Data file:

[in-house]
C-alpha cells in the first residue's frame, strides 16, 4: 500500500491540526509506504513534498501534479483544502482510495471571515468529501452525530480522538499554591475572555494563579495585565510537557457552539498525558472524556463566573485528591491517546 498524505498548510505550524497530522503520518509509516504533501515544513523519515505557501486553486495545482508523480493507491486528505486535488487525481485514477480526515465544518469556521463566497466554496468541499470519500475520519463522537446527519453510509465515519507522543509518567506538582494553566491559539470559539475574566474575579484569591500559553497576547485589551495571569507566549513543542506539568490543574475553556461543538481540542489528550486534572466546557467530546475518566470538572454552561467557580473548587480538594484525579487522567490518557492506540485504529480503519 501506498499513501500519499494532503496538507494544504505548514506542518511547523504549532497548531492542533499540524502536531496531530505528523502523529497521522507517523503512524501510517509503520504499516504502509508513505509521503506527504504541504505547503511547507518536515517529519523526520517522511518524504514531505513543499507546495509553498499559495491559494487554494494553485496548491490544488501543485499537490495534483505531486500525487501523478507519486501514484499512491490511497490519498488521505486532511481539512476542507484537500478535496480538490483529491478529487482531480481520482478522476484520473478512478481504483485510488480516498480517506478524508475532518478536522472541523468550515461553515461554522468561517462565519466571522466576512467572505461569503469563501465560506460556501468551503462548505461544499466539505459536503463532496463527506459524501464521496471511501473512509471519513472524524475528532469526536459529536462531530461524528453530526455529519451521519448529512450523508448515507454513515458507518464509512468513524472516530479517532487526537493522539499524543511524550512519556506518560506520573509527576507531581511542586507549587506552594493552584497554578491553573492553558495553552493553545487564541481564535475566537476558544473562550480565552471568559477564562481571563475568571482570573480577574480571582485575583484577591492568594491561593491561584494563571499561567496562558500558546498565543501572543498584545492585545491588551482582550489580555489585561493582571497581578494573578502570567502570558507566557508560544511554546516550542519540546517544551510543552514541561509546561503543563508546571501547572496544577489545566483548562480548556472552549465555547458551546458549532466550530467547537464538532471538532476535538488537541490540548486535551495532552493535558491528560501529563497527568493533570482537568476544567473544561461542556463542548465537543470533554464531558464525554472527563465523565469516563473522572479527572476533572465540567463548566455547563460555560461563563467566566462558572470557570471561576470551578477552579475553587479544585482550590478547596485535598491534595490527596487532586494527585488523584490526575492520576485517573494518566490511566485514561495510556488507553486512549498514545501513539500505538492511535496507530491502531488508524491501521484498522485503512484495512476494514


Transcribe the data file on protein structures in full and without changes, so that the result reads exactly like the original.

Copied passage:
[in-house]
C-alpha cells in the first residue's frame, strides 16, 4: 500500500491540526509506504513534498501534479483544502482510495471571515468529501452525530480522538499554591475572555494563579495585565510537557457552539498525558472524556463566573485528591491517546 498524505498548510505550524497530522503520518509509516504533501515544513523519515505557501486553486495545482508523480493507491486528505486535488487525481485514477480526515465544518469556521463566497466554496468541499470519500475520519463522537446527519453510509465515519507522543509518567506538582494553566491559539470559539475574566474575579484569591500559553497576547485589551495571569507566549513543542506539568490543574475553556461543538481540542489528550486534572466546557467530546475518566470538572454552561467557580473548587480538594484525579487522567490518557492506540485504529480503519 501506498499513501500519499494532503496538507494544504505548514506542518511547523504549532497548531492542533499540524502536531496531530505528523502523529497521522507517523503512524501510517509503520504499516504502509508513505509521503506527504504541504505547503511547507518536515517529519523526520517522511518524504514531505513543499507546495509553498499559495491559494487554494494553485496548491490544488501543485499537490495534483505531486500525487501523478507519486501514484499512491490511497490519498488521505486532511481539512476542507484537500478535496480538490483529491478529487482531480481520482478522476484520473478512478481504483485510488480516498480517506478524508475532518478536522472541523468550515461553515461554522468561517462565519466571522466576512467572505461569503469563501465560506460556501468551503462548505461544499466539505459536503463532496463527506459524501464521496471511501473512509471519513472524524475528532469526536459529536462531530461524528453530526455529519451521519448529512450523508448515507454513515458507518464509512468513524472516530479517532487526537493522539499524543511524550512519556506518560506520573509527576507531581511542586507549587506552594493552584497554578491553573492553558495553552493553545487564541481564535475566537476558544473562550480565552471568559477564562481571563475568571482570573480577574480571582485575583484577591492568594491561593491561584494563571499561567496562558500558546498565543501572543498584545492585545491588551482582550489580555489585561493582571497581578494573578502570567502570558507566557508560544511554546516550542519540546517544551510543552514541561509546561503543563508546571501547572496544577489545566483548562480548556472552549465555547458551546458549532466550530467547537464538532471538532476535538488537541490540548486535551495532552493535558491528560501529563497527568493533570482537568476544567473544561461542556463542548465537543470533554464531558464525554472527563465523565469516563473522572479527572476533572465540567463548566455547563460555560461563563467566566462558572470557570471561576470551578477552579475553587479544585482550590478547596485535598491534595490527596487532586494527585488523584490526575492520576485517573494518566490511566485514561495510556488507553486512549498514545501513539500505538492511535496507530491502531488508524491501521484498522485503512484495512476494514